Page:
In the candlelight Diana poured more wine. Les glowed. “We’re safe tonight,” he said. “Lydia thinks I’m at a post performance critique.”
Diana went into the little kitchen. “And she’ll be asleep already—ho ho—when you tip-toe into the bedroom tonight. Her back will be turned to you and she won’t move when you slip in beside her, careful not to disturb her untroubled rest. And tomorrow morning she will ask nothing about the post performance critique, she will ask only, ‘And what’s on your agenda for today?’ As for her, she will be playing tennis with Denise or shopping at the new mall on Harbour Road or perhaps going to see the head of alumni relations about working part time on the alumni news after all.”
From the kitchen Diana brought a bowl of strawberries. Les was at the turret window where Diana had set up her easel. “What are you working on?” he asked.
“I’m tired of Grant Wood landscapes. I’ve decided to enter my Georgia O’Keeffe period.”
“Flowers?” he said. “Or female parts?” He lifted the cloth from the canvas.
Neither. A week ago she had found a dead squirrel, had boiled it, cleaned it, dried the bones and mounted the skeleton on a board and then used it as a model for the weekend’s painting.
“It was easier than bagging a buffalo,” she said. “Or whatever, a steer.” And back to the kitchen.
“Sweetheart?” Les said. “If we don’t finish eating soon, we’re not going to have time to fuck and if we don’t get to fuck I will be really and truly pissed off when I slip into my wife’s bed tonight careful not to disturb her.”
From the kitchen: “How can I help loving such a dickhead?” and then the phone rang.
“May I speak with Lester Overchord?” a woman’s voice said.
Diana looked into the room to Les, who was staring at the painting. “Lester Overchord?” she said and he looked up like a startled rabbit.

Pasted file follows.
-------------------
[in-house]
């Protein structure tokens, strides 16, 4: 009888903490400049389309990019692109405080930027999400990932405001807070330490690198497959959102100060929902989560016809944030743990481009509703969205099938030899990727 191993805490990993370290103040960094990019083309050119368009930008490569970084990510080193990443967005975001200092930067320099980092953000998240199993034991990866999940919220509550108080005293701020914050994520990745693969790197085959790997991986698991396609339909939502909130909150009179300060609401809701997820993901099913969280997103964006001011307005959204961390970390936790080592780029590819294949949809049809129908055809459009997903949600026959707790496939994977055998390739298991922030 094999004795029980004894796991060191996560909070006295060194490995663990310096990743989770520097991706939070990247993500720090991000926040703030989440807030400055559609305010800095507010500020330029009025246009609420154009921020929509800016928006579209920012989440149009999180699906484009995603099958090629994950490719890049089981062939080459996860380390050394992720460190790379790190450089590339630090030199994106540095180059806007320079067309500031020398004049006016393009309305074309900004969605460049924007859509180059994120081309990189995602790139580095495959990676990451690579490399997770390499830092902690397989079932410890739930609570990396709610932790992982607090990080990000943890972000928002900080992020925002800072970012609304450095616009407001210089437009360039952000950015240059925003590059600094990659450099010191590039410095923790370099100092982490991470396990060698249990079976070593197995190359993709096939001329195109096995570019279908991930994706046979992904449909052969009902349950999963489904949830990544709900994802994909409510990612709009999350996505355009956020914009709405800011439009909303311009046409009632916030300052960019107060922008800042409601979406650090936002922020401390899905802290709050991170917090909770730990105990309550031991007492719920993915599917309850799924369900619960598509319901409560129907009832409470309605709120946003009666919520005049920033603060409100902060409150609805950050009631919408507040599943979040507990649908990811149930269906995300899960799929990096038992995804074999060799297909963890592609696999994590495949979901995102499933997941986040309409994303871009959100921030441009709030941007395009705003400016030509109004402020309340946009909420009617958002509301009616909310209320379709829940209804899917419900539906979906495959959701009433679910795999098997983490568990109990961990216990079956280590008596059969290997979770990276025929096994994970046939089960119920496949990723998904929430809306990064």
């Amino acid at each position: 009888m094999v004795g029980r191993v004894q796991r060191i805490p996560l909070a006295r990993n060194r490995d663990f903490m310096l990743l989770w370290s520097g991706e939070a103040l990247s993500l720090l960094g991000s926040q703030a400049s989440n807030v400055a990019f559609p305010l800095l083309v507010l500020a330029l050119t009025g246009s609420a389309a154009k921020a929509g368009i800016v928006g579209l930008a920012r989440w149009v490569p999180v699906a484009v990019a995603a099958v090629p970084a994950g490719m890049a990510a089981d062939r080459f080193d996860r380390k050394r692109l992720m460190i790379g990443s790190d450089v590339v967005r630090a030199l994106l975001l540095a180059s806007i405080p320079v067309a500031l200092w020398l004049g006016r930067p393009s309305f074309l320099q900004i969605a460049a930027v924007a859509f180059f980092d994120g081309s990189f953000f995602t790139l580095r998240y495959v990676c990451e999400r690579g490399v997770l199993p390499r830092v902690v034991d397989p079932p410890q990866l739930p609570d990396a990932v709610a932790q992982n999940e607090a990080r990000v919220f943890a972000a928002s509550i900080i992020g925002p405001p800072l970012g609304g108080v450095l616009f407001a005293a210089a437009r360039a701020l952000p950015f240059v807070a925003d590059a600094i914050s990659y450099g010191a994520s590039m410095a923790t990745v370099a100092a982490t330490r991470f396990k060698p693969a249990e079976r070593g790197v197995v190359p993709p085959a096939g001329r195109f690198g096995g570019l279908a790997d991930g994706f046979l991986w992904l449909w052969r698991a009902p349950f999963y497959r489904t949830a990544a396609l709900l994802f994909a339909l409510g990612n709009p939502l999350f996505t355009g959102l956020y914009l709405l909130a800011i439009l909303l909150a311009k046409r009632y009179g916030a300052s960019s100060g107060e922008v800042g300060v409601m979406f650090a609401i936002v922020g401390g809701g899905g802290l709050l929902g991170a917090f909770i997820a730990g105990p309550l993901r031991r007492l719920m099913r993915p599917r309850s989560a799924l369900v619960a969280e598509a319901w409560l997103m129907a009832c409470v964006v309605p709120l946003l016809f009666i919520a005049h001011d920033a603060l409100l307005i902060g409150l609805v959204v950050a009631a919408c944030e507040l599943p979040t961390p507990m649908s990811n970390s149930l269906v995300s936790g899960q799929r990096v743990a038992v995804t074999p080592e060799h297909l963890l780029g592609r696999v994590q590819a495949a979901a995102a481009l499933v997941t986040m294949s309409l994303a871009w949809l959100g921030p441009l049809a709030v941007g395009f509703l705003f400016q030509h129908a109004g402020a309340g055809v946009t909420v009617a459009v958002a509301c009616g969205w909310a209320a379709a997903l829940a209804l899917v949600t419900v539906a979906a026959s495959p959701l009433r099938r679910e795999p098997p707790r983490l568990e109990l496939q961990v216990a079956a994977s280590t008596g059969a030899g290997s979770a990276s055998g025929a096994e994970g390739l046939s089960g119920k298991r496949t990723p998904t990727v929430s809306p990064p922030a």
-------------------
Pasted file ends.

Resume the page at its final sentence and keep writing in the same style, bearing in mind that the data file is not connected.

“It’s an emergency,” the woman said.
As he took the phone he mouthed Lydia?, but in the panic of the instant Diana hadn’t registered the sound of the voice.
“This is Les Overchord,” he said in as professional a tone as he could manage.
“Lester, this is Olivia Troute. Forgive me for disturbing you.”
Les could barely hide his relief. “Not at all,” and then immediately, How did she know where to call me?
“I called you at home and when I told Lydia that it was urgent, she suggested I try you at this number.”
“Of course,” he said, his voice sounding hollow and alien to his inner ear. Had she heard it as well?
“I am calling everyone to inform them that Moira O’Hare was found this evening in her dorm room--dead.”
“There were no signs of foul play.”
“She killed herself?”
“Alcohol and pills of some sort.”
“I thought everyone should be alerted before coming to school Tuesday. There will be some aftershock among the students.”
“It will help that classes are over and we’re moving into reading week—“
“God, we don’t want anyone else—“
“No, we don’t. In any event, we may have to deal with emotional upset—“
“Yes, of course. Thank you for calling.” He replaced the receiver.
Diana was standing in the kitchen doorway.
“Moira O’Hare killed herself. She’s dead.”
“What? How? Who was that on the phone?”
“Alcohol. Department chair. And sleeping pills or something.” It was just last night that he had seen Moira. “She stayed to strike the set, didn't she?”
“Did she go to the cast party? How did Troute know where to--?”
“Lydia told her.”
“Hah.” Then, “Who found Moira? Do they know why--?”
“I was rough on her during rehearsals,” Les said. “Especially the last few days with this crap about breaking up with Douglas when she freaked on us--”
“Bullshit,” Diana said. “Moira isn’t fragile—wasn’t….”
Silence. Diana sat on an arm of the sofa. Les was standing at the turret window looking out through the leaves of the maple tree and down into the street. A car went by. He was trying to decide something: what to do next or how to sort through the situation or what he was going to say to Lydia or—
“When Caleb Deering finds out--” Diana said.
“Oh, Jesus Christ.”
“—he’ll make it all about him.”